Single-Use Bag Bill in Political Death Throes

Honolulu Civil Beat - April 18, 2012
Sophie Cocke

Once touted as one the biggest environmental measures of the year, a bill that would charge consumers for single-use bags at the check-out counter appears to be on its deathbed.

House Speaker Calvin Say has elected not to assign House Bill 2483 to conference committee, effectively killing it, according to Sen. Mike Gabbard who sponsored the legislation.

Gabbard said he "had no idea" why Say wouldn't send it on to conference committee and Say didn't return a call for comment.

But a coalition of environmental groups is holding a press conference Thursday in support of the measure in a last-ditch effort to save it.
The Sierra Club Hawaii, The Nature Conservancy, Conservation Council of Hawaii and Surfrider Foundation will be rallying support for the bill at 10 a.m. in front of Iolani Palace. They have enlisted the help of the governor's wife, Nancie Caraway, who will be speaking at the event.

"There is still some hope there," said Robert Harris, executive director of the Sierra Club, who made the bill a major focus of the environmental group's agenda this year. He said he hopes that the press conference will help put political pressure on Say to assign conference committee members to the bill, which must happen by next week. The bill started off with much promise at the beginning of the legislative session, attracting broad support among lawmakers, supermarkets and the Girl Scouts. But it's had a torturous path.

In the beginning, there was a House version of the bill and a Senate version. The Senate version sailed through several committees and was passed on to the House.

But the House version never made it through the process. After passing three committees, the full House voted unanimously to kill the bill โ€” by mistake.

Members had convened to deal with more than a hundred bills that had passed at least one committee. The votes were mere formalities. The House bag bill was supposed to be sent on to the Finance Committee where it would have a final vote before it could be sent over to the Senate. But instead it was sent to the bottom of the agenda where Rep. Pono Chong motioned to have it re-committed to the Economic Revitalization and Business Committee where it had just passed. It's a rare move, and members of the House unwittingly voted in favor of the motion.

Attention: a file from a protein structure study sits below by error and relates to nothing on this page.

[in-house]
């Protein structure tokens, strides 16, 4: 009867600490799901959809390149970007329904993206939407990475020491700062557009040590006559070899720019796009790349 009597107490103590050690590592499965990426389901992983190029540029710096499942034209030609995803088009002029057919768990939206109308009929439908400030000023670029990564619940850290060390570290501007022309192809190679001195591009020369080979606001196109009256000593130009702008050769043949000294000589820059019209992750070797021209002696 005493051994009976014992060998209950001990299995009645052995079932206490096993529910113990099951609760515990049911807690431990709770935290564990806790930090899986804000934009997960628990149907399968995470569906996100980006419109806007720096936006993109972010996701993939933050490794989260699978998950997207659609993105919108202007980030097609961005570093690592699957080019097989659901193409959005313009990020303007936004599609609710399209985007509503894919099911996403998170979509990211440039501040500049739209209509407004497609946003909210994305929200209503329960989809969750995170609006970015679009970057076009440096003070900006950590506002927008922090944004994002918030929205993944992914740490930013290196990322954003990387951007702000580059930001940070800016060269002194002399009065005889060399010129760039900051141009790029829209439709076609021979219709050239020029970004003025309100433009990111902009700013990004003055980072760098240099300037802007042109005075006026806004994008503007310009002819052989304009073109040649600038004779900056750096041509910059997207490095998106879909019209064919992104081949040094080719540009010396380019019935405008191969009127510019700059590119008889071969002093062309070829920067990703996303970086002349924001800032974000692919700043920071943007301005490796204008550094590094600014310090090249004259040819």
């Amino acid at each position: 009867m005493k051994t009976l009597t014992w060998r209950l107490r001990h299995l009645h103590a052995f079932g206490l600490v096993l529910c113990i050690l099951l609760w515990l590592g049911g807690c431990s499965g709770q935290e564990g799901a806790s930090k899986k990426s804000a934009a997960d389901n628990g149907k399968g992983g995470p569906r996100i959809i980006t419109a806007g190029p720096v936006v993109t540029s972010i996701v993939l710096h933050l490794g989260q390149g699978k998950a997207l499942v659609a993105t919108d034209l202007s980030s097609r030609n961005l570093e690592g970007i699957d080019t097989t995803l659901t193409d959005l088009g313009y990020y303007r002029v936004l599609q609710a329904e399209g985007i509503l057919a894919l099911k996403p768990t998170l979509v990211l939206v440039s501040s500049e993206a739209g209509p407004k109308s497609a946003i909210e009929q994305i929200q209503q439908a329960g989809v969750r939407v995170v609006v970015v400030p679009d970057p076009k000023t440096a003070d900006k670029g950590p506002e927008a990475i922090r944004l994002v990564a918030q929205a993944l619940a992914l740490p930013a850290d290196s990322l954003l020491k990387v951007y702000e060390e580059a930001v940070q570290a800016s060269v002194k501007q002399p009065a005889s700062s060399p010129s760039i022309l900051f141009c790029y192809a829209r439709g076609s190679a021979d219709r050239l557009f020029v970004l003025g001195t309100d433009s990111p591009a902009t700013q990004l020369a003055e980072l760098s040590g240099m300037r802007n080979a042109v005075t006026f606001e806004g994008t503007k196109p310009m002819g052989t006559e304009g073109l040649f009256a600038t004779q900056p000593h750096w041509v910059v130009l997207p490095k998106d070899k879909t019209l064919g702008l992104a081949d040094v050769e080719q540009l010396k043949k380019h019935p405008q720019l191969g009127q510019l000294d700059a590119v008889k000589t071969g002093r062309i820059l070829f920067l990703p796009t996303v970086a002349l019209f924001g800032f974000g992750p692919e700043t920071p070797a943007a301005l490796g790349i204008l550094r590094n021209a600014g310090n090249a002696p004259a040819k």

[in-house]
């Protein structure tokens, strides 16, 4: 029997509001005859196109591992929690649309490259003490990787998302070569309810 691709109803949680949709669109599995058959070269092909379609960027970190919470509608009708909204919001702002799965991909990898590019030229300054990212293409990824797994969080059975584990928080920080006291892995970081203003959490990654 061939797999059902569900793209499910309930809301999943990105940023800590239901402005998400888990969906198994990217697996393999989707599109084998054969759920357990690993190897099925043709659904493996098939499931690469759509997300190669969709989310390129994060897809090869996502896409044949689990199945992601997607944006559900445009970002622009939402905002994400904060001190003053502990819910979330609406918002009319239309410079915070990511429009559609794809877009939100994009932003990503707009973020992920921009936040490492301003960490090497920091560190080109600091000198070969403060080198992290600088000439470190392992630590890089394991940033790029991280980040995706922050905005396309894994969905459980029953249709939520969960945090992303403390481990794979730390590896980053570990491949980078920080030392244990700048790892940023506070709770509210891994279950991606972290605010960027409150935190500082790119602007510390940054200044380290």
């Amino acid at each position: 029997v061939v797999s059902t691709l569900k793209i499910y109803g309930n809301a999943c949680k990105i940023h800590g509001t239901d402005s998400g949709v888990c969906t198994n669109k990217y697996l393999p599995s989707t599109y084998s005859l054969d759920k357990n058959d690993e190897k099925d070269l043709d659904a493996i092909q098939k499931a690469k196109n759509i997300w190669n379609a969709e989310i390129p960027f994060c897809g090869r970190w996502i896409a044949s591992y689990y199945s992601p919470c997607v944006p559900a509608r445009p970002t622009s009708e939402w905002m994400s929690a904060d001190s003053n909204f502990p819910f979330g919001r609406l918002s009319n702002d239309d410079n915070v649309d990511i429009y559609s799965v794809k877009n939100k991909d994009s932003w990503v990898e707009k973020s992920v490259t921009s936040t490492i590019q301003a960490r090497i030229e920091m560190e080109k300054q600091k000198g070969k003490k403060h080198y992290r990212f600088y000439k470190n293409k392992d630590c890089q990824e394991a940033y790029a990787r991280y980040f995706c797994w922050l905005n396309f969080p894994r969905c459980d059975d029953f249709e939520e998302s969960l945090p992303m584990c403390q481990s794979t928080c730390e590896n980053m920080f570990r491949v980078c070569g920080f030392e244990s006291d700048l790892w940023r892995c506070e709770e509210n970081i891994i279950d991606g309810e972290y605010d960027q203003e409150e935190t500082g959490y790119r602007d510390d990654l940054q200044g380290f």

Chong said afterward that it was a mistake.

With only one bill still alive โ€” the Senate version โ€” the measure's chance of passing was reduced. The Senate version still passed easily through three House committees but it died when the House Finance Committee wouldn't hear it. It's supporters couldn't say why and members of the committee didn't return Civil Beat's calls at the time.

But Gabbard rescued it. He took House Bill 2483, which dealt with climate change, gutted it, and inserted the single-use bag bill into. It was a way of keeping the legislation alive.

But now it looks like that tactic may also fail.

"Now it gets depressing," said Gabbard when Civil Beat asked him on Wednesday for an update on the single-use bag legislation, noting Say's decision not to send it to conference committee.

"Without a change in mind, the bill is dead. It doesn't make sense for this to die given all the support from retailers, environmentalists, kids in elementary and intermediate school. I mean, come on."